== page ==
In depth and height, in breadth and length,
Faithful to God in life and death
And true to Queen Elizabeth.

S.J. Forrest, Parish Year Book, St. John’s, Watford (1955)

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The Anglican Alphabet (1873)

01The Anglican Alphabet
London: Marsh, 1873.

Notices in the contemporary press:

We have received from Mr. Marsh, Fetter Lane, The Anglican Alphabet, illustrated by C. D., a good-humoured epic—would that all epics were as brief, representing in verse and pictures the early career of an “Anglican Priest.” In respect to the ceremonial, he is at variance with his Bishop and Dean, and, apparently, with every one but himself, his wife, and baby, and, we suppose, for this is not told, a portion of his congregation. The Alphabet begins with “A was an Anglican, carefully shorn,” and sitting in his study, which is enriched with several queer pseudo-mediævalisms, such as the “Gothic” notching of his pen-feather, the engrailling of the mantel-valance over his fire-place, and his own “Noah’s-Ark” costume. “C was the Candles, he placed all about”; “D was the Dean, who at once blew them out”; “R was his Rosary, kept out of sight”; and so on till the latter letters, which show how the poor fellow “ended in Rome,” taking his wife with him; “X was the Cross they both cheerfully bore,” i.e. the lady washed the baby-linen, the “Anglican” wrote, goodness knows what, at least he proved his earnestness if not his sense. The sketches, which are but trifles, are cleverly executed; the epic has its “moral,” that being, of course, “go thou and do likewise”: in this respect the Alphabet is a piece of special pleading, and composed not without art or, may we say, craft. From The Athenæum, March 8, 1873, p. 312.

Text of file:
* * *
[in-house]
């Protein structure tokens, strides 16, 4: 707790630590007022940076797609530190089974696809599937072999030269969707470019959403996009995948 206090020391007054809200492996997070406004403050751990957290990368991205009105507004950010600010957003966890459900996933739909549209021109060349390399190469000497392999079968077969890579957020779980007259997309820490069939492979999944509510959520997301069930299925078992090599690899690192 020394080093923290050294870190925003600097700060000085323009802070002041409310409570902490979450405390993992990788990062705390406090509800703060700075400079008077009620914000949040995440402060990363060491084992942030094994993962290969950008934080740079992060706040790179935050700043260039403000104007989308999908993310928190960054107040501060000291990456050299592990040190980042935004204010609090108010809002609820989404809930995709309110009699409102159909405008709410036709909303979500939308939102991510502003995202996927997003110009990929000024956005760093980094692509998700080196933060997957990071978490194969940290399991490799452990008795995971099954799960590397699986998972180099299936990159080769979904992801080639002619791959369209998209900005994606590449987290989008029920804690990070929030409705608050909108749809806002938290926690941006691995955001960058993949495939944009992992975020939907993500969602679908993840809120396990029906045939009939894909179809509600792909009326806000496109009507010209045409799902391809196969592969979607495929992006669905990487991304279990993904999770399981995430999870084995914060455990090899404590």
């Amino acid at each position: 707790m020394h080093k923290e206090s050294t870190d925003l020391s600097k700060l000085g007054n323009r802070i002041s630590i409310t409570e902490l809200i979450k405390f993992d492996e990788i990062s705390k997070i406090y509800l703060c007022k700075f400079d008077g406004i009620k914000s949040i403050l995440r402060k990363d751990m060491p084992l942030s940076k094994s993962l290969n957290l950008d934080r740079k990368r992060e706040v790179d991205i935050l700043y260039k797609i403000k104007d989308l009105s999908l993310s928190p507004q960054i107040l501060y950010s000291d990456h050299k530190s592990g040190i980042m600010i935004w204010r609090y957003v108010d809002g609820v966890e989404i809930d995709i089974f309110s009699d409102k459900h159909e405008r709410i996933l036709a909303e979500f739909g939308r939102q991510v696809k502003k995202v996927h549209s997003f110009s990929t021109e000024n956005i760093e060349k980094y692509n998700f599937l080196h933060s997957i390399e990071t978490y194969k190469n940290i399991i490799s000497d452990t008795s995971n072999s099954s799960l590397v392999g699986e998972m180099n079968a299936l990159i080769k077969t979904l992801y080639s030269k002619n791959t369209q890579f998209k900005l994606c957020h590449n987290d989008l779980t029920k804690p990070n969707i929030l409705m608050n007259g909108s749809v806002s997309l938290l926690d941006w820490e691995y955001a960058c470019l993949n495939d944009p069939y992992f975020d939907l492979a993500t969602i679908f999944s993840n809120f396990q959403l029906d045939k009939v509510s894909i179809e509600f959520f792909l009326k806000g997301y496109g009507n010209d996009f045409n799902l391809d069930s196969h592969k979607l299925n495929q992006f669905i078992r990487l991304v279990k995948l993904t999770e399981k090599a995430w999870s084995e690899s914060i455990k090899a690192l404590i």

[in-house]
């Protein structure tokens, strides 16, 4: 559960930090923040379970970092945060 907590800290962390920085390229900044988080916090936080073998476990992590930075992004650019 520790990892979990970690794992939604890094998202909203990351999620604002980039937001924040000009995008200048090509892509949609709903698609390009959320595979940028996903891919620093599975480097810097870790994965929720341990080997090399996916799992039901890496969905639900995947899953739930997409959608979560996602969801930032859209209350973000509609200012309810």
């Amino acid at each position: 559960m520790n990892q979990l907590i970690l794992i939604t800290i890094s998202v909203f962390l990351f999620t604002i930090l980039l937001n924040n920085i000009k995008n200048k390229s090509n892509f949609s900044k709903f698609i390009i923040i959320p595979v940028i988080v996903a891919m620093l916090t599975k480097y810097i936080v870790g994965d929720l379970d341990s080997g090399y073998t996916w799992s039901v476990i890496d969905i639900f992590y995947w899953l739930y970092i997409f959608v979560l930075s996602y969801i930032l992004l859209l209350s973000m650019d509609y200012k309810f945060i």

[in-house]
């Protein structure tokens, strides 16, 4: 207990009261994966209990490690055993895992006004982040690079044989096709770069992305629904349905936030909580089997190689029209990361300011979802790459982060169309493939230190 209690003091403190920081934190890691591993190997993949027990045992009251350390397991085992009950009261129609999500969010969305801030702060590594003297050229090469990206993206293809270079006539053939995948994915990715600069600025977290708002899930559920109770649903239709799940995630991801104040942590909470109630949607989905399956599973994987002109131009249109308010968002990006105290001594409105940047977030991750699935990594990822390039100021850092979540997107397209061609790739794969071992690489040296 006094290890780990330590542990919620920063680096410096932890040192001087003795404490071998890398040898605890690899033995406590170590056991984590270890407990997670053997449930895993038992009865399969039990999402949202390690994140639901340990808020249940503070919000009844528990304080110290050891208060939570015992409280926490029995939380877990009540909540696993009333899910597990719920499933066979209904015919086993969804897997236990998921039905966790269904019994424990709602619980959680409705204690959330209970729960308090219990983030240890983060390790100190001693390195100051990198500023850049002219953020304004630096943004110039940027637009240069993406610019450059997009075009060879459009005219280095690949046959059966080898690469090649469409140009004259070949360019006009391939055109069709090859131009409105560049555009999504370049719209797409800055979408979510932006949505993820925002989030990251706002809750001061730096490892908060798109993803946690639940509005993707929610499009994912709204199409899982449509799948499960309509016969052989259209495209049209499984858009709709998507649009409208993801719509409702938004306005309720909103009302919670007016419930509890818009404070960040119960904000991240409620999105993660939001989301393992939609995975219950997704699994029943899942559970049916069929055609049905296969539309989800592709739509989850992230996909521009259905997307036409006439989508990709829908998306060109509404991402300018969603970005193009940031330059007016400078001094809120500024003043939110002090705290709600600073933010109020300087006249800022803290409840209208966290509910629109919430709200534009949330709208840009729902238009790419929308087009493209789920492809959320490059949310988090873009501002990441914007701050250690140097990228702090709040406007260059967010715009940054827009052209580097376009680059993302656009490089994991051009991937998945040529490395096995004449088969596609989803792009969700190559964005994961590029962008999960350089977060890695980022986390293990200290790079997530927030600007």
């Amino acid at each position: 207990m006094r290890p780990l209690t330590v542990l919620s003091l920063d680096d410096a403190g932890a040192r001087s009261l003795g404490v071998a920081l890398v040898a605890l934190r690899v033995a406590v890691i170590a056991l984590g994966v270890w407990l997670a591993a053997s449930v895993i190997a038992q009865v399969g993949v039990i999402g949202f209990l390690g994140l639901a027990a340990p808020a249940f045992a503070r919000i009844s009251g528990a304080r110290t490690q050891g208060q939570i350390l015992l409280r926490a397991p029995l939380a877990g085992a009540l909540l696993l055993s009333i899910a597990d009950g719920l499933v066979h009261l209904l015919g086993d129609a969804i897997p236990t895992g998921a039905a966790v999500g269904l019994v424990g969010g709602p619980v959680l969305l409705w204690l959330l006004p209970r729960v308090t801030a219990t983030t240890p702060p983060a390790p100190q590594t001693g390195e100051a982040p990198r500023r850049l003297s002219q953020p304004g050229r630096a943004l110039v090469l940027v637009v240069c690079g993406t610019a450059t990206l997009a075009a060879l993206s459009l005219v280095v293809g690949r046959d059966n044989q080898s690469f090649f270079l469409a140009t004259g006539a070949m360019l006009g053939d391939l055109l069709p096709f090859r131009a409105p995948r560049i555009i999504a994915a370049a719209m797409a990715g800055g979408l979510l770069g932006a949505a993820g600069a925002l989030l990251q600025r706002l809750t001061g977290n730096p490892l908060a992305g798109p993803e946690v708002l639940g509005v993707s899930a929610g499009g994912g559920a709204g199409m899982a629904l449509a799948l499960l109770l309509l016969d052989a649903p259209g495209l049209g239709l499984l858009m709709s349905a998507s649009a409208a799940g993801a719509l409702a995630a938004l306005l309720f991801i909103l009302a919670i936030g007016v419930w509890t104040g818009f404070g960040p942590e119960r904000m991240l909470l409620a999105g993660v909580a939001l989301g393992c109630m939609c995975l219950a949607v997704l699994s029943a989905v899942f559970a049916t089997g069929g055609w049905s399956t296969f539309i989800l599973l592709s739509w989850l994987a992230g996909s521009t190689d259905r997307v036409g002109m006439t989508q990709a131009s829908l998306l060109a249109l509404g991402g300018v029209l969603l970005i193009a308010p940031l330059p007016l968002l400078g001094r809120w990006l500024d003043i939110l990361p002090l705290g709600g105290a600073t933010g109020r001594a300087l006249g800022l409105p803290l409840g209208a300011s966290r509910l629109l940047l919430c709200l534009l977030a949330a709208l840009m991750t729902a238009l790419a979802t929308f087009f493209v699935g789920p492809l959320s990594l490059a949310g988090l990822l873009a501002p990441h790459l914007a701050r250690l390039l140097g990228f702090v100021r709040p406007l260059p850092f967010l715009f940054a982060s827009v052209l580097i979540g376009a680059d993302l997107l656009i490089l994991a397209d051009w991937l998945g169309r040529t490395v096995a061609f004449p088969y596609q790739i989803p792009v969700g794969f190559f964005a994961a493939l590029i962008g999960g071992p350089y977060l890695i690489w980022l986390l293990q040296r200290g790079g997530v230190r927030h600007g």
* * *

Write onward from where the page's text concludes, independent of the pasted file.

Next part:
From A. Marsh, Fetter Lane.—The Anglican Alphabet. A pretty little skit either for or against Anglicans—we cannot tell which. It is true, the hero, a young Anglican, is silly enough to make his wife miserable and go to Rome, but others greater than he have been equally idiotic, and C.D., the illustrator, has drawn his wife so prettily, and they seem to be so good to the poor, that we pity them. The pervert, however, was very far gone; like the benighted Brahmin and Romanist he ‘rattled off his prayer on a rosary.’ From The Publishers’ Circular, March 1, 1873, pp. 145-146.

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The Prayer Book in the Mission Field (1899)


Edith M.E. Baring-Gould, “With One Accord;” or, The Prayer Book in the Mission Field (London: Church Missionary Society, 1899).